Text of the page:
The social media market used to be fun to watch. A palpable excitement pervaded it, as rapid growth turned the likes of Facebook, Twitter and many others into household names. Enormous venture capital deals were cut – not that the recipients need the money. It looks like many were taking periodic cash-outs instead of having to wait for the big day.
Facebook employees are about to find out what turned their boss on about a billion dollars. The company is looking to unload around $1 billion in employee-owned stock, as the worker bees who have sacrificed cash for years look for a bit of upside. And, Facebook is doing it in style.
The social media company is looking to help its devoted employees cash out of some shares at a valuation of $60 billion … that’s “cool” 60 times over. It’s also a 20 percent jump over the company’s previous valuation of $50 billion.
Peter Kafka’s latest article over on AllThingsD (a must-read for me) caught my attention quickly. He found that the amount of investment cash flowing into “pure play” Twitter startups fell to $10.4 million for the June 2009-to-May 2010 period … from $21.6 million the previous year. The 52 percent year-over-year decline probably feels like a shock to the system, but it looks like there are some clear drivers for this change.
Kafka cites the natural ebb and flow of venture capital deals, as well as Twitter’s rush to fill gaps in its services. The latter, to me, is a no-brainer, as I remember trying to keep up with it. During last spring’s Chirp conference, Twitter announced a number of new measures that rounded out its product set. Of course, it came at the expense – whether Twitter wanted to admit it or not – of the many companies that had arisen as a result of the market opportunities created by Twitter’s gaps.
With $19 million in fresh funding, Netherlands-based GreenPeak Technologies is ready to go. The company completed its Series B venture capital financing round, which was led by European investor Gimv and Robert Bosch Venture Capital. DFJ Esprit, Motorola Ventures and Allegro Investment Fund also participated.
Clearly, the Chinese venture capital market is hot right now. In addition to sinking some hefty scratch into local ventures — along with the Chinese and provincial governments — the VC community is on the prowl for more. When U.S. renewable energy producer GreenHunter Energy was ready to sell off its minority stake in Guangdong MingYang Wind Power Technology, it found a buyer in Chinese growth venture firm DT Capital Partners, which agreed to play for $9.1 million.
GreenHunter Energy picked up its stake in the Chinese manufacturer of industrial-scale wind turbines back in late 2007. It seems pretty safe to infer that the company made the move back then because the U.S. equivalent wasn’t far enough along. Now, says CEO Gary Evans, the U.S. wind turbine biz is far enough along, making it preferable to owning a piece of a Chinese company.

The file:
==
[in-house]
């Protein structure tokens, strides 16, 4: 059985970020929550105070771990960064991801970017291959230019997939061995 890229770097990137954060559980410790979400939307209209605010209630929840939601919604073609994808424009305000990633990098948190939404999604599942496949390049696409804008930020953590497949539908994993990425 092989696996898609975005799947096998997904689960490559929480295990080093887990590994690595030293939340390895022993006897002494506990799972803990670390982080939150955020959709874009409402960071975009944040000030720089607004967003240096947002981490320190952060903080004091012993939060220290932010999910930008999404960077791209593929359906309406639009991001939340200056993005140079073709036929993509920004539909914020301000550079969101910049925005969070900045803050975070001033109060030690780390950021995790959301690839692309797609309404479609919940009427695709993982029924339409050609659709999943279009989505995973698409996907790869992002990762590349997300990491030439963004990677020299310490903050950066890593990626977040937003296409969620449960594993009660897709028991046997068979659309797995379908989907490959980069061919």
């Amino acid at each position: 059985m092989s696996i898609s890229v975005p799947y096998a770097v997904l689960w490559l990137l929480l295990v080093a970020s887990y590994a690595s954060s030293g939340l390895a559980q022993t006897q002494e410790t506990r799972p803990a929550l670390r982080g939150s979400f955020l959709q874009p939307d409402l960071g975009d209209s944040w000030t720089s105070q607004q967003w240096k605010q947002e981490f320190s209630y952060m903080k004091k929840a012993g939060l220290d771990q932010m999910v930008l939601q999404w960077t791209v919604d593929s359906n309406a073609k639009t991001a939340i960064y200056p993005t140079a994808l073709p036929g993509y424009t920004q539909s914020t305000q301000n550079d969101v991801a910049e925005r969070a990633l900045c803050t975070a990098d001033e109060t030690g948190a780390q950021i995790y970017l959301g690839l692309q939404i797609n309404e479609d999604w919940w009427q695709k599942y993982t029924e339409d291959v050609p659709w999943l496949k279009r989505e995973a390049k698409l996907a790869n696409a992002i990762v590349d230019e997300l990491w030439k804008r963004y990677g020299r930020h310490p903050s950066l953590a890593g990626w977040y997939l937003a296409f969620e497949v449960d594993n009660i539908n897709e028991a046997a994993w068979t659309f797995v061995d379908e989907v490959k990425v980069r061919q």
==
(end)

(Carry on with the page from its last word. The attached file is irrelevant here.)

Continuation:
The Chinese government is committing $1.32 billion to launch venture capital funds jointly with several of its provinces, according to a Reuters report. Private investors will also be involved in the effort, the purpose of which is to bolster the growth of the high-tech sector across China. Specific sectors that will benefit include information technology, energy, pharma and environmental.
China isn’t spending all its money in one place. Rather, it’s spreading the cash across 20 venture capital funds. One billion yuan (slightly more than 10% of the capital) will come from the Chinese government, with 1.2 billion yuan coming from the local governments. The rest is being kicked in by the private sector.
A friend of mine e-mailed me last week to ask where I write. He can’t sort it out through all the tweets and links and so on. I can understand; I’m all over the place. So, if you’re interested in following my work, see the following links:
Gadling (travel): http://www.gadling.com/bloggers/tom-johansmeyer (If you want to read about hostels and backpacking, go read someone else. I tend to roll upscale)
BloggingStocks (finance, economics and markets): http://www.bloggingstocks.com/bloggers/tom-johansmeyer (I do a bit on the clean technology sector, venture capital, private equity, hedge funds and social media for this blog, in addition to all my work as a generalist)
DailyFinance (finance and economics): http://www.dailyfinance.com/bloggers/tom-johansmeyer (I don’t have a specific beat, though I do write a lot about cleantech, social media and the alternative investment space)
Envy (travel): http://envymags.com/index.php?s=johansmeyer (It’s not a regular gig, but I am starting to do more with this magazine)
I went to the Cleantech Venture Day conference yesterday in Stockholm, Sweden. In general, there was some interesting stuff, but the best conversation I had was with a venture capital/private equity investor. I asked the guy if he invests in art. A large grin formed on his face, as he nodded. Apparently, this was a subject close to his heart. So, I asked for a bit more detail, and the gump was more than willing to talk.